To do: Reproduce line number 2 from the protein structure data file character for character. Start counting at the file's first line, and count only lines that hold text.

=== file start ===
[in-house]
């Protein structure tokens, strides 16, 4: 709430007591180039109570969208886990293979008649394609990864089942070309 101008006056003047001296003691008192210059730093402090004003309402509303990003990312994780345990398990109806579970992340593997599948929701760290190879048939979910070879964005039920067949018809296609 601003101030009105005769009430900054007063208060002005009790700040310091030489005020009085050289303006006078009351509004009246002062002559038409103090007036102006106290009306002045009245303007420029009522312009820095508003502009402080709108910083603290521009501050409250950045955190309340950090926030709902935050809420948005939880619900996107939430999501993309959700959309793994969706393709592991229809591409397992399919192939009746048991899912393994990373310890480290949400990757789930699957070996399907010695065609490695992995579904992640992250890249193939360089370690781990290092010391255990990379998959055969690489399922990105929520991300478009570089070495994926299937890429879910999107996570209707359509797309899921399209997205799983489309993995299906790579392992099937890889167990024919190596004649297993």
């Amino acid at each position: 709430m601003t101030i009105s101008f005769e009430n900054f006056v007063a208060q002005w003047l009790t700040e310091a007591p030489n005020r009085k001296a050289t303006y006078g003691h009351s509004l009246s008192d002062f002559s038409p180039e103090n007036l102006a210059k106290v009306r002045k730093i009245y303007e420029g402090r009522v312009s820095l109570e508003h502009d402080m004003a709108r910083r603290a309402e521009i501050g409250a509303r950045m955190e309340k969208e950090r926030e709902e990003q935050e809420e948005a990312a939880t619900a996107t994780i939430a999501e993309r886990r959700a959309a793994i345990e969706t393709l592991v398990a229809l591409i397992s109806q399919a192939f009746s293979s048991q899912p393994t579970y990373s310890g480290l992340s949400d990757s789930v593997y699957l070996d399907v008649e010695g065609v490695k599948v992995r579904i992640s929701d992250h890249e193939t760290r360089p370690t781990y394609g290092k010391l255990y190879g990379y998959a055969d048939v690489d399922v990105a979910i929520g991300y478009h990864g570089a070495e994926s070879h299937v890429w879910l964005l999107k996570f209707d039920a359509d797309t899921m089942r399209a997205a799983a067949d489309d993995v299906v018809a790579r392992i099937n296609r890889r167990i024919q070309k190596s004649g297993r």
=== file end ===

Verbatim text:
């Protein structure tokens, strides 16, 4: 709430007591180039109570969208886990293979008649394609990864089942070309 101008006056003047001296003691008192210059730093402090004003309402509303990003990312994780345990398990109806579970992340593997599948929701760290190879048939979910070879964005039920067949018809296609 601003101030009105005769009430900054007063208060002005009790700040310091030489005020009085050289303006006078009351509004009246002062002559038409103090007036102006106290009306002045009245303007420029009522312009820095508003502009402080709108910083603290521009501050409250950045955190309340950090926030709902935050809420948005939880619900996107939430999501993309959700959309793994969706393709592991229809591409397992399919192939009746048991899912393994990373310890480290949400990757789930699957070996399907010695065609490695992995579904992640992250890249193939360089370690781990290092010391255990990379998959055969690489399922990105929520991300478009570089070495994926299937890429879910999107996570209707359509797309899921399209997205799983489309993995299906790579392992099937890889167990024919190596004649297993």